Schneider Electric to drive value in era of 'Big Ideas'

April 28, 2015
Bolstered by its stronger control and safety portfolio, Schneider Electric takes aim at critical customer issues
About the Author
Keith Larson is group publisher responsible for Putman Media'smanufacturing automation titles Control, Control Design and Industrial Networking. Corporately, he also serves as vice president of content across Putman Media's other magazine titles.Industry today is clearly at an inflection point. The pressure to improve efficiency, safety and reliability continues to mount, even as many of industry's most experienced practitioners retire. Automation and other information technologies can be part of the solution, but they need to deliver value while simultaneously reducing complexity, boosting the effectiveness of those engineering and operations professionals charged with supporting these important and ongoing tasks.

Indeed, the time is ripe for 'Big Ideas' that will deliver unprecedented value for the hybrid and process industries, said Gary Freburger, president, process automation, for Schneider Electric in his opening remarks to the company's 2015 Global Automation Conference today in Dallas.

New opportunities

"Global technology developments represented by the Internet of Things, Big Data and Industry 4.0 have opened new opportunities for vendors and customers alike to look at the industrial landscape through a different lens and to drive more value in the face of unprecedented challenges," Freburger said.

"Schneider Electric, bolstered by legacy Invensys offerings, is uniquely positioned to power the Big Ideas our customers need to solve their most critical issues." Gary Freburger kicked off the opening session keynote at this week's 2015 Schneider Electric Global Automation Conference.

"Schneider Electric, bolstered by stronger control and safety offerings, is uniquely positioned to power the Big Ideas our customers need to solve their most critical issues. Not only do they need to leverage and get more from existing assets, they need a partner who can help them increase productivity, reliability, security and agility with future-proof solutions that reduce risk and lower costs."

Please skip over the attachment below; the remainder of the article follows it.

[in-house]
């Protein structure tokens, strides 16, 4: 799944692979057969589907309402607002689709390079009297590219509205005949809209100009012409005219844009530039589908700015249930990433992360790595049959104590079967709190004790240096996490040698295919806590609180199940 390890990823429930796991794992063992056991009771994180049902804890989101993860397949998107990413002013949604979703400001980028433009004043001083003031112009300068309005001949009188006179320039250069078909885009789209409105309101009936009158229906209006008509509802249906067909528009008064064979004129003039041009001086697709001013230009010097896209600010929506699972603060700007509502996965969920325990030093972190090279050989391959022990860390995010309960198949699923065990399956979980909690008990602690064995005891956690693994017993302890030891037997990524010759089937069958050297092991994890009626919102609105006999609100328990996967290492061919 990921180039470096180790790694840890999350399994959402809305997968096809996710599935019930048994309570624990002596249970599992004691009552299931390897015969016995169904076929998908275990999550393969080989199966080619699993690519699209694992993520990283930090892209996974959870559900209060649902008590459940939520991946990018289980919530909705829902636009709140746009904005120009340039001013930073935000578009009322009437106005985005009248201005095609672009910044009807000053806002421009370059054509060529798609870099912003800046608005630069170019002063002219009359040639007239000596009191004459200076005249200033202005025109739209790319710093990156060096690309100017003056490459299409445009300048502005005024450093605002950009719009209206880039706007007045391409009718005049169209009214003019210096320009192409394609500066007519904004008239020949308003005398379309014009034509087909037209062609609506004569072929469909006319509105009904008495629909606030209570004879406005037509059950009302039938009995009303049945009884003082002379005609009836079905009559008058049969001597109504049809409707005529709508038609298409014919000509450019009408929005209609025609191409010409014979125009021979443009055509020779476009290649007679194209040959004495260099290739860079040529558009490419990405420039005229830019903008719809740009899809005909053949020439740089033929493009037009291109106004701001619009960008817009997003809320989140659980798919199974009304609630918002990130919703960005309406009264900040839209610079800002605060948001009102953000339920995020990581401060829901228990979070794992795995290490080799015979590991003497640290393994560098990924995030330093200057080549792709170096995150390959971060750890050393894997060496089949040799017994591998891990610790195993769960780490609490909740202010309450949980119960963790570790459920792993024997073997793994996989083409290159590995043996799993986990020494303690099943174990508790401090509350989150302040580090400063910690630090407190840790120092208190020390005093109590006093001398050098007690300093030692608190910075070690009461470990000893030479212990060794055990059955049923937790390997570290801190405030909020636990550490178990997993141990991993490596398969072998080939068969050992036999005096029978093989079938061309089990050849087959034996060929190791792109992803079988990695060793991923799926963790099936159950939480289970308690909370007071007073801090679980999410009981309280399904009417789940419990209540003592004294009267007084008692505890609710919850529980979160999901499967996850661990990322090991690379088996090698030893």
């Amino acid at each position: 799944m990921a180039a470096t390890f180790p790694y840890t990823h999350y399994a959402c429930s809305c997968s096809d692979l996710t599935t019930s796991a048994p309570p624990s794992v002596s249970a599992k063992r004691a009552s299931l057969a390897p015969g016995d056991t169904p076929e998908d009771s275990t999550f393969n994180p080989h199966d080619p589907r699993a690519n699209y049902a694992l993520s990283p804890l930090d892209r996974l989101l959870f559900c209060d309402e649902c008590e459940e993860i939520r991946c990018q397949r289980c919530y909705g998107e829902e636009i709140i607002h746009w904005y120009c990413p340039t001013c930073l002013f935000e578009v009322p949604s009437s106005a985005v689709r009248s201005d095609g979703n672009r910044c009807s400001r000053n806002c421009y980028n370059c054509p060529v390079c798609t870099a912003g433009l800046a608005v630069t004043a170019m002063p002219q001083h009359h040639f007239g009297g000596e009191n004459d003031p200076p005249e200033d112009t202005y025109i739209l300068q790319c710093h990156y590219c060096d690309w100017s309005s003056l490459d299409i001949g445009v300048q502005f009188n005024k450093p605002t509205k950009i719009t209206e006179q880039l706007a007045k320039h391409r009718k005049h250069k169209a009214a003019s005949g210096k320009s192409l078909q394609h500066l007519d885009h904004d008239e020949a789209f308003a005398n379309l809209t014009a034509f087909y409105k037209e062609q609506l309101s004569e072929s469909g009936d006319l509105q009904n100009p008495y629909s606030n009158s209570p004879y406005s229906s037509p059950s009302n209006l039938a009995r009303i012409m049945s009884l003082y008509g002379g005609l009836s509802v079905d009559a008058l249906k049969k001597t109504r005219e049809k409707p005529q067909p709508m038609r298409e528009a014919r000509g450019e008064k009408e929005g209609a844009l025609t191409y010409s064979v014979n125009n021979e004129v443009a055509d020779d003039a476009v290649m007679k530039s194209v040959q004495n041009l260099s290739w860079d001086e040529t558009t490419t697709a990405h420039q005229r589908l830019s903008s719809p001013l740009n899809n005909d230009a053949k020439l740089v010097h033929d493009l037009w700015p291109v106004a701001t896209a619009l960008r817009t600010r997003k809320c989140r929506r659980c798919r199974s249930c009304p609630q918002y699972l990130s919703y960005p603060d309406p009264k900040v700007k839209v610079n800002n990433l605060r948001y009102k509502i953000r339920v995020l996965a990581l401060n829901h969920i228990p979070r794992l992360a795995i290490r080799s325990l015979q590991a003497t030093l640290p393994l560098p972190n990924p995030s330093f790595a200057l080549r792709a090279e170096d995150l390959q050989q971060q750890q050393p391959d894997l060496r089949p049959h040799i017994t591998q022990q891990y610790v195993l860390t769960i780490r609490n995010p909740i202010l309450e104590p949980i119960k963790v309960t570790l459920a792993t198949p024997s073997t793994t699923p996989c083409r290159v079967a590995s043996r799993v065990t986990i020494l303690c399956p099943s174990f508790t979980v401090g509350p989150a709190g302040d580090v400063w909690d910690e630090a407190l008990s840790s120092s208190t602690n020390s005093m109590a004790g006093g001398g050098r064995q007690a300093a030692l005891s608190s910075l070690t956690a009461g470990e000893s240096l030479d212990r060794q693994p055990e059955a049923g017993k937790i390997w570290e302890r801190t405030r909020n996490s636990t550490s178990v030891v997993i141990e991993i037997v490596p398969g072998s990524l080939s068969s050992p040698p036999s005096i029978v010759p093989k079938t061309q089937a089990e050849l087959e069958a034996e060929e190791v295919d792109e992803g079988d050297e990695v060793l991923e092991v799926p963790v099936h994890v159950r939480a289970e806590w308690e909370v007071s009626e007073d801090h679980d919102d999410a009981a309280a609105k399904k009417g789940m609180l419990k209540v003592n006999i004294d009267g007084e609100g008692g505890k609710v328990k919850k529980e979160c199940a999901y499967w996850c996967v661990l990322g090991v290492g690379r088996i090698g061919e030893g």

Schneider Electric has accelerated its technology development plans, for example, quadrupling its Triconex safety system investments over the past four years, Freburger said. "Innovation continues to be our priority. We have the people, technology and resources in place. We continue to invest and be committed to our process automation offerings—Modicon, Foxboro, Triconex—as the core of our industrial solutions business."

Deep portfolio

Adding the former Invensys brands to Schneider Electric rounds out an especially broad and deep portfolio that reaches across the industrial automation landscape, from highly discrete manufacturing facilities to continuous processing plants to highly distributed SCADA applications common to water/wastewater, mining and oil & gas sectors. Freburger also sees the opportunity to deliver increasingly integrated solutions that bridge the company's automation, electrical and information technology offerings.

While many think of Schneider Electric as a leader in the energy management space, the company is now number two globally in discrete automation and number four in process automation, Freburger said. "We see a significant amount of leverage in the full portfolio we can bring to bear on behalf of our customers, and we are uniquely positioned to provide a measurable return on investment."

About the Author

Keith Larson | Group Publisher

Keith Larson is group publisher responsible for Endeavor Business Media's Industrial Processing group, including Automation World, Chemical Processing, Control, Control Design, Food Processing, Pharma Manufacturing, Plastics Machinery & Manufacturing, Processing and The Journal.